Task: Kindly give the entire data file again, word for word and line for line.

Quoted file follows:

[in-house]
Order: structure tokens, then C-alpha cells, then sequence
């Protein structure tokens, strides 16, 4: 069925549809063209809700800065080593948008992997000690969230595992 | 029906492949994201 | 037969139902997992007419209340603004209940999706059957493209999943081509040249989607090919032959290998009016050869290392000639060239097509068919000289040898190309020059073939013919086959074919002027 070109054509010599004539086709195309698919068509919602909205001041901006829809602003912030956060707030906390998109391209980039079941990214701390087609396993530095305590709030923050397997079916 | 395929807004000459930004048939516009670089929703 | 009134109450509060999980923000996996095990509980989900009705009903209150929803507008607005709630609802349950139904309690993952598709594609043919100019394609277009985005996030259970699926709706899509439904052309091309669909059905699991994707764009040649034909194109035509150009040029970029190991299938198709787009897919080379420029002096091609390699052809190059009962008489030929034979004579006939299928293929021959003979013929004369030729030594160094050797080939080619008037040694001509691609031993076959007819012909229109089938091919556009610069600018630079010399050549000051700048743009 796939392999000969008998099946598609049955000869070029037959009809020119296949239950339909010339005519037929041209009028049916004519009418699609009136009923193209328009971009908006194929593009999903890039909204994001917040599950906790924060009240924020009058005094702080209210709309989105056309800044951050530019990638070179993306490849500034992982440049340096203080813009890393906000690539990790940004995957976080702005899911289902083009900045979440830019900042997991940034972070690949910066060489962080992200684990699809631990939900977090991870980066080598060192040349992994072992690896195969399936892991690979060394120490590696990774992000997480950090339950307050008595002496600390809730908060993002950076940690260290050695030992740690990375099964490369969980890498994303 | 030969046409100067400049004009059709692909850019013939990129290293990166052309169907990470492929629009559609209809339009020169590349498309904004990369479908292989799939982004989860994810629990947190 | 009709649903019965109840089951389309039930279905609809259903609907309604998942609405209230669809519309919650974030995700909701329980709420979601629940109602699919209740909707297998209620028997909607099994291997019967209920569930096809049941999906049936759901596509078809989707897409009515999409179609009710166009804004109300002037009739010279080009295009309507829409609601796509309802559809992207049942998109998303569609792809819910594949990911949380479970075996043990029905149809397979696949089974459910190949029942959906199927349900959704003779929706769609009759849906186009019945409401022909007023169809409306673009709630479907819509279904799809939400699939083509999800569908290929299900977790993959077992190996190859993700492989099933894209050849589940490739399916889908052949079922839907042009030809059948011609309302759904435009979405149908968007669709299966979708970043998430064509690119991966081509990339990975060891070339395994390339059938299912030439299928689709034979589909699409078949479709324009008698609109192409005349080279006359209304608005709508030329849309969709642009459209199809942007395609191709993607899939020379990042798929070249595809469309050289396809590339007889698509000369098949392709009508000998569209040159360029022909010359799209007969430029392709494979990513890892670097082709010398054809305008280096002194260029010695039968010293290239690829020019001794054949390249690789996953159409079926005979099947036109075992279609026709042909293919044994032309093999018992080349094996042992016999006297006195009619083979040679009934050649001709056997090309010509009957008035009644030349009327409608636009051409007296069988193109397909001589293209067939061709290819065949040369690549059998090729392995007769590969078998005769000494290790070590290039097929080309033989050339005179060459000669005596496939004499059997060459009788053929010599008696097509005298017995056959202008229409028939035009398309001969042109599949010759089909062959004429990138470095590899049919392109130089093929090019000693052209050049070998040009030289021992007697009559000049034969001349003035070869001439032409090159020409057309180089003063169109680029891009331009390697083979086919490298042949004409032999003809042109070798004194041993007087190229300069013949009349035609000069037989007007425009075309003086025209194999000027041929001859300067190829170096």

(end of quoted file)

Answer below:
[in-house]
Order: structure tokens, then C-alpha cells, then sequence
């Protein structure tokens, strides 16, 4: 069925549809063209809700800065080593948008992997000690969230595992 | 029906492949994201 | 037969139902997992007419209340603004209940999706059957493209999943081509040249989607090919032959290998009016050869290392000639060239097509068919000289040898190309020059073939013919086959074919002027 070109054509010599004539086709195309698919068509919602909205001041901006829809602003912030956060707030906390998109391209980039079941990214701390087609396993530095305590709030923050397997079916 | 395929807004000459930004048939516009670089929703 | 009134109450509060999980923000996996095990509980989900009705009903209150929803507008607005709630609802349950139904309690993952598709594609043919100019394609277009985005996030259970699926709706899509439904052309091309669909059905699991994707764009040649034909194109035509150009040029970029190991299938198709787009897919080379420029002096091609390699052809190059009962008489030929034979004579006939299928293929021959003979013929004369030729030594160094050797080939080619008037040694001509691609031993076959007819012909229109089938091919556009610069600018630079010399050549000051700048743009 796939392999000969008998099946598609049955000869070029037959009809020119296949239950339909010339005519037929041209009028049916004519009418699609009136009923193209328009971009908006194929593009999903890039909204994001917040599950906790924060009240924020009058005094702080209210709309989105056309800044951050530019990638070179993306490849500034992982440049340096203080813009890393906000690539990790940004995957976080702005899911289902083009900045979440830019900042997991940034972070690949910066060489962080992200684990699809631990939900977090991870980066080598060192040349992994072992690896195969399936892991690979060394120490590696990774992000997480950090339950307050008595002496600390809730908060993002950076940690260290050695030992740690990375099964490369969980890498994303 | 030969046409100067400049004009059709692909850019013939990129290293990166052309169907990470492929629009559609209809339009020169590349498309904004990369479908292989799939982004989860994810629990947190 | 009709649903019965109840089951389309039930279905609809259903609907309604998942609405209230669809519309919650974030995700909701329980709420979601629940109602699919209740909707297998209620028997909607099994291997019967209920569930096809049941999906049936759901596509078809989707897409009515999409179609009710166009804004109300002037009739010279080009295009309507829409609601796509309802559809992207049942998109998303569609792809819910594949990911949380479970075996043990029905149809397979696949089974459910190949029942959906199927349900959704003779929706769609009759849906186009019945409401022909007023169809409306673009709630479907819509279904799809939400699939083509999800569908290929299900977790993959077992190996190859993700492989099933894209050849589940490739399916889908052949079922839907042009030809059948011609309302759904435009979405149908968007669709299966979708970043998430064509690119991966081509990339990975060891070339395994390339059938299912030439299928689709034979589909699409078949479709324009008698609109192409005349080279006359209304608005709508030329849309969709642009459209199809942007395609191709993607899939020379990042798929070249595809469309050289396809590339007889698509000369098949392709009508000998569209040159360029022909010359799209007969430029392709494979990513890892670097082709010398054809305008280096002194260029010695039968010293290239690829020019001794054949390249690789996953159409079926005979099947036109075992279609026709042909293919044994032309093999018992080349094996042992016999006297006195009619083979040679009934050649001709056997090309010509009957008035009644030349009327409608636009051409007296069988193109397909001589293209067939061709290819065949040369690549059998090729392995007769590969078998005769000494290790070590290039097929080309033989050339005179060459000669005596496939004499059997060459009788053929010599008696097509005298017995056959202008229409028939035009398309001969042109599949010759089909062959004429990138470095590899049919392109130089093929090019000693052209050049070998040009030289021992007697009559000049034969001349003035070869001439032409090159020409057309180089003063169109680029891009331009390697083979086919490298042949004409032999003809042109070798004194041993007087190229300069013949009349035609000069037989007007425009075309003086025209194999000027041929001859300067190829170096």